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Posted by on in Open Discussion

The Big Conversation

Two Texans — Ted Cruz and Rick Perry — are now the preferred GOP candidates for president in the Lone Star State, according to a new poll from the University of Texas/Texas Tribune.

Cruz leads as the preferred candidate of 27 percent of the survey's respondents. Perry trailed significantly with 14 percent. Grassroots conservative favorite Ben Carson was at 10 percent. Perry is far behind Cruz, but as the Tribune's Ross Ramsey writes, the Texas governor has done a lot to improve his position.

As recently as the June version of the UT/TT poll, "Perry was running fourth, with 7 percent, while Cruz was way out in front with 33 percent of the respondents at his side. A year ago, Cruz had a 3-to-1-lead over the governor.

“'Rick Perry’s political instincts about how to respond to law and order at the border are still pretty good,' said Jim Henson, co-director of the poll and director of the Texas Politics Project at the University of Texas at Austin. 'Everyone else is milling around in the middle of the pack.'”

Things are a bit more straightforward on the Democratic side of the ballot. Hillary Clinton is the clear front-runner for the nomination, preferred by 60 percent of the respondents. Elizabeth Warren and Joe Biden trail badly, at 13 percent and 10 percent, respectively.

Disclosure: UT-Austin is a corporate sponsor of The Texas Tribune. A complete list of Tribune donors and sponsors can be viewed here.

The Day Ahead

•    The major party candidates for the U.S. Senate — Republican incumbent John Cornyn and Democratic challenger David Alameel — meet in Dallas for a 7 p.m. debate at the Mountain View College Performance Hall. The Tribune will livestream the encounter, as will the debate host, KUVN Univision 23.

•    The House Agriculture & Livestock and Culture, Recreation & Tourism committees hold a joint hearing at 10 a.m. in the Capitol Extension to take testimony on the state's ongoing feral hog problem. (agenda)

•    Today is the last day to submit an application for a mail-in ballot for the Nov. 4 general election.

Trib Must-Reads

Analysis: A Missing Piece in the Voter ID Debate, by Ross Ramsey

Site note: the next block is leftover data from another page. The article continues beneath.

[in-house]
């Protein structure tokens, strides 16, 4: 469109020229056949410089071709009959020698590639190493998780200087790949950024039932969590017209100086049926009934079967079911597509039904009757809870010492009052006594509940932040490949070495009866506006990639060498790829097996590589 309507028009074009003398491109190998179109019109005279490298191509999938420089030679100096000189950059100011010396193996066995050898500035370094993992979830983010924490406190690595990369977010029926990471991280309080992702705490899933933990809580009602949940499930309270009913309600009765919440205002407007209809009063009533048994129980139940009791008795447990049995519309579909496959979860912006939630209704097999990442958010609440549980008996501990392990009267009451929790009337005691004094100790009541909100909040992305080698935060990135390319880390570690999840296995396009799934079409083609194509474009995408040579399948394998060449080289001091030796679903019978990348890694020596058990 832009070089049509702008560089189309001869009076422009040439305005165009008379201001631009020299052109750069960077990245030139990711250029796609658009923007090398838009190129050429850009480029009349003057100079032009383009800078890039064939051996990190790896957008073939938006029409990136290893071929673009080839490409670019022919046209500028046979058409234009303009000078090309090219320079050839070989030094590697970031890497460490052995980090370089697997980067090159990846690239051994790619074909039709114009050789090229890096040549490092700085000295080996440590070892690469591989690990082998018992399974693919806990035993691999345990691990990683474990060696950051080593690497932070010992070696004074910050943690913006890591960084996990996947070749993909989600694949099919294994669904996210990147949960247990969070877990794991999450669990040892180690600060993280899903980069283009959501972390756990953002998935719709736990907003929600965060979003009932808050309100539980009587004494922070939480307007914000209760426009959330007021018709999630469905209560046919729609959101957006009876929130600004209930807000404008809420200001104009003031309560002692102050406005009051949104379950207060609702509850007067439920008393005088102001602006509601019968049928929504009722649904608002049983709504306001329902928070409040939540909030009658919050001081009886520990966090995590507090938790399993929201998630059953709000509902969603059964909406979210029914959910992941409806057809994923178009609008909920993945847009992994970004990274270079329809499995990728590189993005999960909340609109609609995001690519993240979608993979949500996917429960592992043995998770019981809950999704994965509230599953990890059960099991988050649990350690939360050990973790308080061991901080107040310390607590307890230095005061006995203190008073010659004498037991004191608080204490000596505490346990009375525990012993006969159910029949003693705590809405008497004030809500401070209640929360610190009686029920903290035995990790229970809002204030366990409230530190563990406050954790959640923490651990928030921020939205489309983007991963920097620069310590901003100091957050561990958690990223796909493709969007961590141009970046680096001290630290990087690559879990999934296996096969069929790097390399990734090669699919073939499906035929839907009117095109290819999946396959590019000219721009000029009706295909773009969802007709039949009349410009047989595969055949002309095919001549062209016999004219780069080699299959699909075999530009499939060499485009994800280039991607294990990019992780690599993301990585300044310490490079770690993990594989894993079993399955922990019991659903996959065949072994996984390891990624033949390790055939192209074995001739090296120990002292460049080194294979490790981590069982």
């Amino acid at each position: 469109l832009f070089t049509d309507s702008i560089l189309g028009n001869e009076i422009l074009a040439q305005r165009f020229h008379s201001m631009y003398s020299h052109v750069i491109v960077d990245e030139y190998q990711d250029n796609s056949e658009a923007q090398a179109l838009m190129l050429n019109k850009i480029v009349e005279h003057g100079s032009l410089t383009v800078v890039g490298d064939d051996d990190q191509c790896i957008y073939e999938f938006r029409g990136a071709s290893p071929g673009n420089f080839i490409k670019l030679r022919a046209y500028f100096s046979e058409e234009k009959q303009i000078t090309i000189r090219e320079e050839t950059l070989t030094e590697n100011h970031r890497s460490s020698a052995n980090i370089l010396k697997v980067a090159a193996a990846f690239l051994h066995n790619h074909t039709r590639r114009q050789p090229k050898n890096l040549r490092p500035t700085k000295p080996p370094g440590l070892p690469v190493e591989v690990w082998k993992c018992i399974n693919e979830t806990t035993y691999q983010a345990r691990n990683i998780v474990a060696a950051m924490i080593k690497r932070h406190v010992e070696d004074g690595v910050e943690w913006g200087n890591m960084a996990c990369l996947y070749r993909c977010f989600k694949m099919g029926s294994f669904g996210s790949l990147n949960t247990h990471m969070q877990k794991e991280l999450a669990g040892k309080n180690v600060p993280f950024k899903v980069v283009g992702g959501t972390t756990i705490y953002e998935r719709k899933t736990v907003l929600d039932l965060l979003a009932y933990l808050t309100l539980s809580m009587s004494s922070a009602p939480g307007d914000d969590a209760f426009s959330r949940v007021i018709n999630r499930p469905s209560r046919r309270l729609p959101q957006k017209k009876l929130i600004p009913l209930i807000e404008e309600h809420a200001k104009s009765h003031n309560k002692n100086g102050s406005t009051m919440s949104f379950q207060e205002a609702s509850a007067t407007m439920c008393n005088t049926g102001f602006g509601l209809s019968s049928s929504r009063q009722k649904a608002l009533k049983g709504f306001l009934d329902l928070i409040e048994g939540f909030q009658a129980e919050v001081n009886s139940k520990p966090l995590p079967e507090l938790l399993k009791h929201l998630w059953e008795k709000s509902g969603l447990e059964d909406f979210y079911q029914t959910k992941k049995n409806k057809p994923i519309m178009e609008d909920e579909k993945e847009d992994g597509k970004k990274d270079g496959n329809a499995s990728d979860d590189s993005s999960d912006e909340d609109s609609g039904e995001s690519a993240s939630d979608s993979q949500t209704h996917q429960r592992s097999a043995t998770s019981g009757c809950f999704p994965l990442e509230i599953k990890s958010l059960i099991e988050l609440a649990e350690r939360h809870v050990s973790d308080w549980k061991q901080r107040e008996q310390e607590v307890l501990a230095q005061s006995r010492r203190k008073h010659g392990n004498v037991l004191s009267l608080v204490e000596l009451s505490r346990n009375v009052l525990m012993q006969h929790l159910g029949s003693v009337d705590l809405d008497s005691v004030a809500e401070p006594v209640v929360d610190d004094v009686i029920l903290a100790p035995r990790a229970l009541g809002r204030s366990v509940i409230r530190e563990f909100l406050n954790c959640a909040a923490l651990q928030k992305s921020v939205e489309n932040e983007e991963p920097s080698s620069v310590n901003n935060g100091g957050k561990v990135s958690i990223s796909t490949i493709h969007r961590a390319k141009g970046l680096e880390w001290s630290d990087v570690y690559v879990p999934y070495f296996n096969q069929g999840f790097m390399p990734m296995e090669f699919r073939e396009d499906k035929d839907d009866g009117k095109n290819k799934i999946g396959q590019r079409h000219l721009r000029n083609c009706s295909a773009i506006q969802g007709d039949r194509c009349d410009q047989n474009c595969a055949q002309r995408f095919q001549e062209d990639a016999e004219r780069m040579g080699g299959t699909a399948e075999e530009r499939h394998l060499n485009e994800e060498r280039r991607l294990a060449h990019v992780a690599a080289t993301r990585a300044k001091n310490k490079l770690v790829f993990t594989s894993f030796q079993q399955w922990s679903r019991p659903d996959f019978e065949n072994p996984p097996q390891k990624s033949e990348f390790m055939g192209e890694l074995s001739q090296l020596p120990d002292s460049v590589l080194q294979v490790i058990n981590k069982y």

Texas Takes Last Pass At Social Studies Textbooks, by Morgan Smith

In TV Airtime, a Candidate Looks Invincible, by Christine Ayala and Bobby Blanchard

Straus Says Fix, Don't Ditch, Enterprise Fund, by Christine Ayala

Ebola Task Force Director: "This is the New Normal", by Reeve Hamilton


Nearly a half-million Texans cast ballots, Fort Worth Star-Telegram

Record number opting for mail ballots, San Antonio Express-News

Early voting numbers for El Paso County spur conflicting interpretations, El Paso Times

Transgender inmate's lawsuit accuses state of not protecting her from attacks, Houston Chronicle

RGV tops immigrant deaths across border, but overall level hits 15-year low, The Associated Press

Ebola Vaccine, Ready for Test, Sat on the Shelf, The New York Times

Mayor: New York doctor has Ebola, 1st in city, The Associated Press

University Park home dons Ebola-themed decorations for Halloween, The Dallas Morning News

Quote to Note

“If Democrats ever thought that Texans as a whole were going to embrace progressivism, they were kidding themselves.”

— Southern Methodist University political science professor Matthew Wilson, on the uphill climb facing Democrats on Nov. 4

Today in TribTalk

Why aren't we talking about health care?, by Ken Janda

Trib Events for the Calendar

•    A Conversation With Railroad Commission Candidates Steve Brown and Ryan Sitton, on Oct. 30 at The Austin Club in Austin

•    A One-Day Symposium on the Impact of the Shale Boom on Oct. 31 at the University of Texas San Antonio

•    A Live Post-Election TribCast, featuring Tribune editors and reporters on the election results, on Nov. 5 at The Austin Club

•    A Conversation With Railroad Commissioner Christi Craddick on Nov. 6 at The Austin Club

Original author: John Reynolds